Fine scale variations of surface water chemistry in an ephemeral to perennial drainage network
Version of Record online: 12 JUL 2012
Copyright © 2012 John Wiley & Sons, Ltd.
Volume 27, Issue 24, pages 3438–3451, 29 November 2013
How to Cite
Zimmer, M. A., Bailey, S. W., McGuire, K. J. and Bullen, T. D. (2013), Fine scale variations of surface water chemistry in an ephemeral to perennial drainage network. Hydrol. Process., 27: 3438–3451. doi: 10.1002/hyp.9449
- Issue online: 23 OCT 2013
- Version of Record online: 12 JUL 2012
- Accepted manuscript online: 7 JUN 2012 04:55PM EST
- Manuscript Accepted: 29 MAY 2012
- Manuscript Received: 15 NOV 2011
- NSF. Grant Numbers: DBI/EAR 0754678, EAR 1014507, US Forest Service, Northern Research Station
- headwater catchments;
- surface water chemistry;
- representative elementary area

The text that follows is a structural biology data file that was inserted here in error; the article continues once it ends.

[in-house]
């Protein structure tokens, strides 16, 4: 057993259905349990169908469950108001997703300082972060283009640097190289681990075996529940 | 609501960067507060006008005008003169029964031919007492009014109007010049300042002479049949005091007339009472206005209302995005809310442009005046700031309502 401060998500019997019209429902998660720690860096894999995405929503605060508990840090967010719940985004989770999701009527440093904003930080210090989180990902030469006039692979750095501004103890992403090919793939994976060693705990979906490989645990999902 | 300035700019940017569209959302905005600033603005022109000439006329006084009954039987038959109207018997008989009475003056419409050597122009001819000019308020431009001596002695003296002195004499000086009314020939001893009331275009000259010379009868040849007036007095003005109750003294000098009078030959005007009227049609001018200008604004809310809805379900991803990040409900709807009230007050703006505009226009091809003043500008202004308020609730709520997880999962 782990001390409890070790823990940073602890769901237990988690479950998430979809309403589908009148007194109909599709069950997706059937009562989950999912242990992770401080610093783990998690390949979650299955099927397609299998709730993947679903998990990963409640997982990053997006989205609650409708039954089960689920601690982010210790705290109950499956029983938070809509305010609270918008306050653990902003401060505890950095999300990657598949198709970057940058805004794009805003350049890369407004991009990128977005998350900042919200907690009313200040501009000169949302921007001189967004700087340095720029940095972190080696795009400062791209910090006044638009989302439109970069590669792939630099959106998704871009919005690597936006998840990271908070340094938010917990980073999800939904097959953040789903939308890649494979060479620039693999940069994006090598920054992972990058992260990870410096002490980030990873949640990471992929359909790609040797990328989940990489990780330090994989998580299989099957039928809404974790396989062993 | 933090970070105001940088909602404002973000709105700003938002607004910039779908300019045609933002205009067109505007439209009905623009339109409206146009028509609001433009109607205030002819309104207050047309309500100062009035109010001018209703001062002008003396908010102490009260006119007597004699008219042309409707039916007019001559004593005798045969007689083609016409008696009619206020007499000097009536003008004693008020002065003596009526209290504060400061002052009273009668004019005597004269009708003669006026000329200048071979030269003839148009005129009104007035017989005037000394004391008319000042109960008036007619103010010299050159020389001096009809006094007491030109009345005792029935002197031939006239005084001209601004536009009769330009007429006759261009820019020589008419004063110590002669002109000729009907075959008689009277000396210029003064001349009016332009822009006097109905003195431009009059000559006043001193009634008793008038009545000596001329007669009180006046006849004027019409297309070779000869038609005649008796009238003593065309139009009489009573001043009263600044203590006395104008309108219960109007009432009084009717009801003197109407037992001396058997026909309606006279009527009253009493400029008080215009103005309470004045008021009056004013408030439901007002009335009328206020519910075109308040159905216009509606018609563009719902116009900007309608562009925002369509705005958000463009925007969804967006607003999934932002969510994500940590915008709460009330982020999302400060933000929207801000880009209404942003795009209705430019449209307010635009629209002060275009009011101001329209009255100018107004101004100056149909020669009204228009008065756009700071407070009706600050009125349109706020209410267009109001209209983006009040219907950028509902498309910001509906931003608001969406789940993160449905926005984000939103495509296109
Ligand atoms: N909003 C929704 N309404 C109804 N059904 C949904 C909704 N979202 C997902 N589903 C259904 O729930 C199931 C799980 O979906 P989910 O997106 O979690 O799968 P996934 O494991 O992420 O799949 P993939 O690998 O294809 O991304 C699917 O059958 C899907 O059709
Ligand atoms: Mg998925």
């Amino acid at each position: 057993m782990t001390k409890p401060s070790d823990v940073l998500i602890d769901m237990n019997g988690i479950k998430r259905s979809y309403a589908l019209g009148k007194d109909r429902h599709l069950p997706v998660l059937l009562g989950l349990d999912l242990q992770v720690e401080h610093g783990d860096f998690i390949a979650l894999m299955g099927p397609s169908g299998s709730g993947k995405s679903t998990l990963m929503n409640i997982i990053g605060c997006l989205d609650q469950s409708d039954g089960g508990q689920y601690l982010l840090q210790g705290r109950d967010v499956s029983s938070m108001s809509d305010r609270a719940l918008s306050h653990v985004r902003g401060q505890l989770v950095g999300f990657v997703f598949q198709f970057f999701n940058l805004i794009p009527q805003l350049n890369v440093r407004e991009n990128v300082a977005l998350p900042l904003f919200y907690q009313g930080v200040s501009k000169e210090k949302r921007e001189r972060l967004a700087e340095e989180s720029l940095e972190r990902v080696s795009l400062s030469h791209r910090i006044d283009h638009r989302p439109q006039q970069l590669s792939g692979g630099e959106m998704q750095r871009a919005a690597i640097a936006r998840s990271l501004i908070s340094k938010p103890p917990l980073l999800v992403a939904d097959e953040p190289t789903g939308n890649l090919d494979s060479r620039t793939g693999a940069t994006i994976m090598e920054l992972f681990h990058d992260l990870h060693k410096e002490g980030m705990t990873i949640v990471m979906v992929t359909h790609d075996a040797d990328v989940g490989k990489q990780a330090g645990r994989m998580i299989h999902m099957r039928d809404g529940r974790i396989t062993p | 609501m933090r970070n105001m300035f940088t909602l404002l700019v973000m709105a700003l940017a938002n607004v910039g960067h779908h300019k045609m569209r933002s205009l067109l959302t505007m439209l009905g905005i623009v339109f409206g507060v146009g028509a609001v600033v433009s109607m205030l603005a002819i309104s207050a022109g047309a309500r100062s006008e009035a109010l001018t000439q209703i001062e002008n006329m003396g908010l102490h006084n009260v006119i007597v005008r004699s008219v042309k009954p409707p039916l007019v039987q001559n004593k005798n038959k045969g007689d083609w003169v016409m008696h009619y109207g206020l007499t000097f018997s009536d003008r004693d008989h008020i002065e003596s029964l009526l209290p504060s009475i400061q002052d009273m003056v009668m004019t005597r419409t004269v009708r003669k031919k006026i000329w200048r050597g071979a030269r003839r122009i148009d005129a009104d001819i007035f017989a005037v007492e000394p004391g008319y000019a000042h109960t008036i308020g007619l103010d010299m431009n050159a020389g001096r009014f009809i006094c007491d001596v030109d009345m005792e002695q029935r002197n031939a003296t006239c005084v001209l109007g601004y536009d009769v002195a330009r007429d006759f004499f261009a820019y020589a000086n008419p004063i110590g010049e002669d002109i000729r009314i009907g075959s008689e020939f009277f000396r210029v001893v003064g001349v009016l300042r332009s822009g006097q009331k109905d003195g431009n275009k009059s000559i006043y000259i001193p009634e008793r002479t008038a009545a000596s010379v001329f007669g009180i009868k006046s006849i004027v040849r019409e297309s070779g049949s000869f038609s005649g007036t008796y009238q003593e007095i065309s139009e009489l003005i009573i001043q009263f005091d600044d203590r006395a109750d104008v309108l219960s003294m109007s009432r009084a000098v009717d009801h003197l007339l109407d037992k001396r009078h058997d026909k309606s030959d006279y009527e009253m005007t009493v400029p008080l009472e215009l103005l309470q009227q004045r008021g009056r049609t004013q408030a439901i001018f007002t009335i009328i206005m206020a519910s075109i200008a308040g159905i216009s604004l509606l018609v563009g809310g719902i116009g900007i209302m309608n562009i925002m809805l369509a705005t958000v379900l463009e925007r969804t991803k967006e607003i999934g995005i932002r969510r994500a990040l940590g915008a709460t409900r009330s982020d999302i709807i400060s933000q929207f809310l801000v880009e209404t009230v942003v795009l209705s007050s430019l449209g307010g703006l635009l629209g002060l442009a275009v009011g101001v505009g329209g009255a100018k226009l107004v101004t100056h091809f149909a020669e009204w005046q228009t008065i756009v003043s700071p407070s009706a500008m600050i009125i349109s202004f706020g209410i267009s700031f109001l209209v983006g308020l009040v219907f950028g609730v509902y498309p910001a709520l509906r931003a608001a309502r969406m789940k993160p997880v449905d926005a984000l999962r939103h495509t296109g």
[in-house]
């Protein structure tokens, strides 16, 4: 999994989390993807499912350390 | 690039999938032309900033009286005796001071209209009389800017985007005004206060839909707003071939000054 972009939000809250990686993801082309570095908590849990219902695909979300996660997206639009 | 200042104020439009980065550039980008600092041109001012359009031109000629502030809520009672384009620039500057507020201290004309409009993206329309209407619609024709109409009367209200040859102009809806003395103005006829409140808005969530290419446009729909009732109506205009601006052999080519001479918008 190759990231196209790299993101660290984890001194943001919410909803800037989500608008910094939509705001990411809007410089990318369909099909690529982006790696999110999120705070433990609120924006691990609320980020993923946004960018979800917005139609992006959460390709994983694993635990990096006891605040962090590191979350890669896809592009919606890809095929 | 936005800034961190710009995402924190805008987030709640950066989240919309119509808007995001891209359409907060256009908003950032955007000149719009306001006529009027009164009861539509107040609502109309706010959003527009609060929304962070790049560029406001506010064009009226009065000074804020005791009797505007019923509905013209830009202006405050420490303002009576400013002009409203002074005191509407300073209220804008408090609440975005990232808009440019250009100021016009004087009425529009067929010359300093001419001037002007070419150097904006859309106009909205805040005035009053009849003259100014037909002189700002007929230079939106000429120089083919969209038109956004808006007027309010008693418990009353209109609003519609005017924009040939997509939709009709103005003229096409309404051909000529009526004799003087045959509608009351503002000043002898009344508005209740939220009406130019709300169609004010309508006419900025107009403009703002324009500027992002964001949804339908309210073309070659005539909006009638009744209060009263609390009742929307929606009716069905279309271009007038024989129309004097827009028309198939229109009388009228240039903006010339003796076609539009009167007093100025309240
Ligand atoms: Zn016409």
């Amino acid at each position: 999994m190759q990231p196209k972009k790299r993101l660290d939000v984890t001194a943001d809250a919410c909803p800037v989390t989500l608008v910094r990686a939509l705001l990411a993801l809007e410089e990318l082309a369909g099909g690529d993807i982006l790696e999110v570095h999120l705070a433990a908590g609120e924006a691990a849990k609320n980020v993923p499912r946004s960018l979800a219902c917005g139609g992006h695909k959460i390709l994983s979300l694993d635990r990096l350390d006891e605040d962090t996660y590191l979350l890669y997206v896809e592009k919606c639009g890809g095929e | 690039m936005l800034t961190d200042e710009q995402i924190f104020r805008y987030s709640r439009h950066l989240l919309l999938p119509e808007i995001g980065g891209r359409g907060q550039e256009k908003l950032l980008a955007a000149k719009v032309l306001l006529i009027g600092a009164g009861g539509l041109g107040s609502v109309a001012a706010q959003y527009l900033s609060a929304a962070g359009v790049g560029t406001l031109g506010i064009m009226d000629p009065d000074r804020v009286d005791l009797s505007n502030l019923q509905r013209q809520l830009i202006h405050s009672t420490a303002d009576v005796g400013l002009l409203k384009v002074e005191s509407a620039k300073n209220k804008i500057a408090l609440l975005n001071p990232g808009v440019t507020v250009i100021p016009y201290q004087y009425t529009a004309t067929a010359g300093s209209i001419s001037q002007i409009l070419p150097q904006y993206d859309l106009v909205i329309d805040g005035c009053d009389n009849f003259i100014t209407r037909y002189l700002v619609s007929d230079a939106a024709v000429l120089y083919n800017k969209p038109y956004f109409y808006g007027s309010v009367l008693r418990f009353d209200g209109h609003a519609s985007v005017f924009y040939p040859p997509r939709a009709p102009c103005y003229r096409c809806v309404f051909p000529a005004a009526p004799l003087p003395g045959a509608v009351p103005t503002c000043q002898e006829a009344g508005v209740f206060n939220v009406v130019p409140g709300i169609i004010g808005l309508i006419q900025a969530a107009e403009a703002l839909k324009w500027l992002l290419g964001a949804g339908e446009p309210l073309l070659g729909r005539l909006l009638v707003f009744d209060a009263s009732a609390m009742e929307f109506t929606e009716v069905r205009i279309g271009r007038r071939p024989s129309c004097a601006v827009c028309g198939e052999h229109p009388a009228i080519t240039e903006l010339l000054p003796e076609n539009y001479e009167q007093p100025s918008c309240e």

Although temporal variation in headwater stream chemistry has long been used to document baseline conditions and response to environmental drivers, less attention is paid to fine scale spatial variations that could yield clues to processes controlling stream water sources. We documented spatial and temporal variation in water composition in a headwater catchment (41 ha) at the Hubbard Brook Experimental Forest, NH, USA. We sampled every 50 m along an ephemeral to perennial stream network as well as groundwater from seeps and 35 shallow wells across varying flow conditions. Groundwater influences on surface water in this region have not been considered to be important in past studies as relatively coarse soils were assumed to be well drained in steep catchments with flashy runoff response. However, seeps displayed perennial discharge, upslope accumulated areas (UAA) smaller than those for channel initiation sites and higher pH, Ca and Si concentrations than streams, suggesting relatively long groundwater residence time or long subsurface flow paths not bound by topographic divides. Coupled with a large range in groundwater chemistry seen in wells, these results suggest stream chemistry variation reflects the range of connectivity with, and quality of, groundwater controlled by hillslope hydropedological processes. The magnitude of variations of solute concentrations seen in the first order catchment was as broad as that seen at the fifth order Hubbard Brook Valley (3519 ha). Reduction in variation in solute concentrations with increasing UAA suggested a representative elementary area (REA) value of less than 3 ha in the first order catchment, compared with 100 ha for the fifth order basin. Thus, the REA is not necessarily an elementary catchment property. Rather, the partitioning of variation between highly variable upstream sources and relatively homogenous downstream characteristics may have different physical significance depending on the scale and complexity of the catchment under examination. Copyright © 2012 John Wiley & Sons, Ltd.